Holly Williams of CBS discusses some of the people she's interviewed, including women soldiers on the frontlines.
We’ve heard a lot about the arduous and dangerous sea journeys many migrants make to Europe — often landing on the island of Lampedusa off the south of Italy.
But at the north of the country, many are struggling to carry on their journey. Most want to make their way to a new life in the U.K. or Germany or Scandinavia, but a pinch point has built up at the Brenner Pass, the Alpine border between Austria and Italy.
The BBC’s Bethany Bell reports.
JEREMY HOBSON, HOST:
From NPR and WBUR Boston, I'm Jeremy Hobson. It's HERE AND NOW.
We've heard a lot about the long and dangerous sea journeys that many migrants make to Europe, often landing on the island of Lampedusa off the south of Italy. But the migrants that do make it into Italy sometimes have trouble continuing their journey north, perhaps to Germany or Scandinavia or the U.K. Some are being turned back at the Brenner Pass, the Alpine border between Austria and Italy. The BBC's Bethany Bell reports.
UNIDENTIFIED MAN #1: (Foreign language spoken)
BETHANY BELL: Four Syrian men tell me how they've just been deported back to Italy from Austria. They were trying to get by train from Verona in Italy to Munich in Germany. But they didn't get far. Twenty kilometers into Austria, they were caught by the Austrian police near the Brenner Pass and were sent back to Italy. They told me the Italian authorities had encouraged them to go north, and the Austrian police who arrested them told them to ask human smuggling gangs for help the next time they try to cross the border.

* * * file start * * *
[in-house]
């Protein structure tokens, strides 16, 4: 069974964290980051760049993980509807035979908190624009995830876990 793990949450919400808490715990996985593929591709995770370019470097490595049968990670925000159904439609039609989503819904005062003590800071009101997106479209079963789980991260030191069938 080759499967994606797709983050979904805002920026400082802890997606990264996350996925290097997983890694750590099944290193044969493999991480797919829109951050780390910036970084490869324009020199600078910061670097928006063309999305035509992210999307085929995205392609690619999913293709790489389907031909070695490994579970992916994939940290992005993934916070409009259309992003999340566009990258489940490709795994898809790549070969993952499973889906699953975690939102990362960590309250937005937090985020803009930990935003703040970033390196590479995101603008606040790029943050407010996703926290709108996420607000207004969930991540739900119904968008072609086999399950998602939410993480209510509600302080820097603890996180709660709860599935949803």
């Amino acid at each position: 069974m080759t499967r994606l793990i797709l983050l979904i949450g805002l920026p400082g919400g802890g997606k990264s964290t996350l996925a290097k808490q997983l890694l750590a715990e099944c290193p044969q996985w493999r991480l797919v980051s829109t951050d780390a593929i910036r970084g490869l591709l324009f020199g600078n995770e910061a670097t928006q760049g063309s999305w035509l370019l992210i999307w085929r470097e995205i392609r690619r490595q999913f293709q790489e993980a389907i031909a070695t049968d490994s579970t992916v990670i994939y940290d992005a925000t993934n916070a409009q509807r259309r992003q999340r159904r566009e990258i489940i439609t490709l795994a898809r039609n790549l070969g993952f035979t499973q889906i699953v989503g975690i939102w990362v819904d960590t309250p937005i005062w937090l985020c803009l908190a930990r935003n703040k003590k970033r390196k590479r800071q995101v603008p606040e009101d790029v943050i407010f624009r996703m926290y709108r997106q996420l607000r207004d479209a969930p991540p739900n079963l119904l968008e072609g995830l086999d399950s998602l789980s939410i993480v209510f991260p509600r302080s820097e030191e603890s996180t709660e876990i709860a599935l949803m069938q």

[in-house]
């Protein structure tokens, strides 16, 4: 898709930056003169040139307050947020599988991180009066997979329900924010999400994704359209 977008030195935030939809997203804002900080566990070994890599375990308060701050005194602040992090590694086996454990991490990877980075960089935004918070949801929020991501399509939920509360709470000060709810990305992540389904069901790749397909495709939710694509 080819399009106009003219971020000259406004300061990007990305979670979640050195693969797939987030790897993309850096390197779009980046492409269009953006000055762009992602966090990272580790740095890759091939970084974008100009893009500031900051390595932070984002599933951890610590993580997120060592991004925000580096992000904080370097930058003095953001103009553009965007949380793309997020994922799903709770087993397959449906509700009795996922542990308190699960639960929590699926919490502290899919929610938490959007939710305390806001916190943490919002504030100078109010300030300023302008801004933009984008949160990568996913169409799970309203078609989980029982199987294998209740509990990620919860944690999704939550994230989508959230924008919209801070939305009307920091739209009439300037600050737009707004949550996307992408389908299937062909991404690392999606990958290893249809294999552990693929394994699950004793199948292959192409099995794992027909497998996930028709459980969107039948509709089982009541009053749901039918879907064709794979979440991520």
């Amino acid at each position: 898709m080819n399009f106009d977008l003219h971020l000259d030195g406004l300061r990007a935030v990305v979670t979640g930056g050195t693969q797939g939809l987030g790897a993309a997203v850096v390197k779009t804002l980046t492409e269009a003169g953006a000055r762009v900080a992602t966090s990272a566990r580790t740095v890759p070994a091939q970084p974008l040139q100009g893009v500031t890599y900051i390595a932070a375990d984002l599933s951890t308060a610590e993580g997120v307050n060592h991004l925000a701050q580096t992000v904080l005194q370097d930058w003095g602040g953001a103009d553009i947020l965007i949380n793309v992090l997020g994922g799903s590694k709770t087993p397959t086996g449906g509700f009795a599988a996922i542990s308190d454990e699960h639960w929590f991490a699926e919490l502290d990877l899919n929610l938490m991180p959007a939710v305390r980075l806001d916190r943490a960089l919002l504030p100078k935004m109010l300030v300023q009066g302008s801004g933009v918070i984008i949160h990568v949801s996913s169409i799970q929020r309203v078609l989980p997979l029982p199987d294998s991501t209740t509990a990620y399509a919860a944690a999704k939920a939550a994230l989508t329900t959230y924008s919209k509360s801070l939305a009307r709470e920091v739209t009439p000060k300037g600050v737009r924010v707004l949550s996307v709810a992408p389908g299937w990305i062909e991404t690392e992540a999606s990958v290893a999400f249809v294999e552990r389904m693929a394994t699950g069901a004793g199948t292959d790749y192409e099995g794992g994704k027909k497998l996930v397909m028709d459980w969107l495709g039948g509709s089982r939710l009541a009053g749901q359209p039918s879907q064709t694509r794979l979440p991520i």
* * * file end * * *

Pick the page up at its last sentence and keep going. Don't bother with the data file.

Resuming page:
This is Brenner in South Tyrol, Italy's German-speaking province. It's a sleepy little place set in stunning Alpine scenery. But it's changing because so many migrants are coming here. And the locals aren't happy. As he grilled frankfurters at his sausage stand near Brenner station, Carl(ph) told me he's been robbed several times this year.
CARL: (Through Translator) Yes. Every day people try to get over the border, and usually they don't have any money. And sometimes, even when they do have money, they look around and notice my sausage stall. And then my money is gone. And they even eat the sausages.
BELL: Politicians in Italy say Austria should let more migrants through. They say Italy can't cope with the flood of people arriving on its shores. The Austrians say they're just enforcing the law. They say they do accept people who apply for asylum in Austria but not those in transit. One of Austria's top policeman, Gerard Tutsken(ph), told me a Europe-wide solution is needed.
GERARD TUTSKEN: We have to have, within Europe, a common system, a common system on asylum, a common system on legal migration. There are different exception rates on asylum status, and this is more and more positive for criminal business for human smugglers.
BELL: At Brenner, there's already a sprinkling of snow on the mountains. Winters here are hard. Leonhard Voightner(ph) from Caritas in South Tyrol says something has to be done for the migrants stranded at the border.
LEONHARD VOIGHTNER: We cannot close our eyes to the needs of the persons. Brenner, in a few months, will be covered by snow. People will come out of a train where they traveled for two days. They will be hungry. There are very young children. We just cannot leave them alone. It's very much like a Lampedusa problem. On the ground, still, you have to do something to help people.
UNIDENTIFIED MAN #2: (Foreign language spoken)
BELL: For the four Syrians, the winter is one of their biggest fears. With little money and nowhere to stay, their future is now very uncertain.
HOBSON: The BBC's Bethany Bell. And tomorrow we're going to continue to follow migrants, making their way through Europe. We'll here from BBC correspondent Matthew Price, who speaks with one family about their difficult journey from their home in Syria to Vienna, Austria by way of Egypt, Libya and Italy. That is coming up tomorrow on HERE AND NOW. Transcript provided by NPR, Copyright NPR.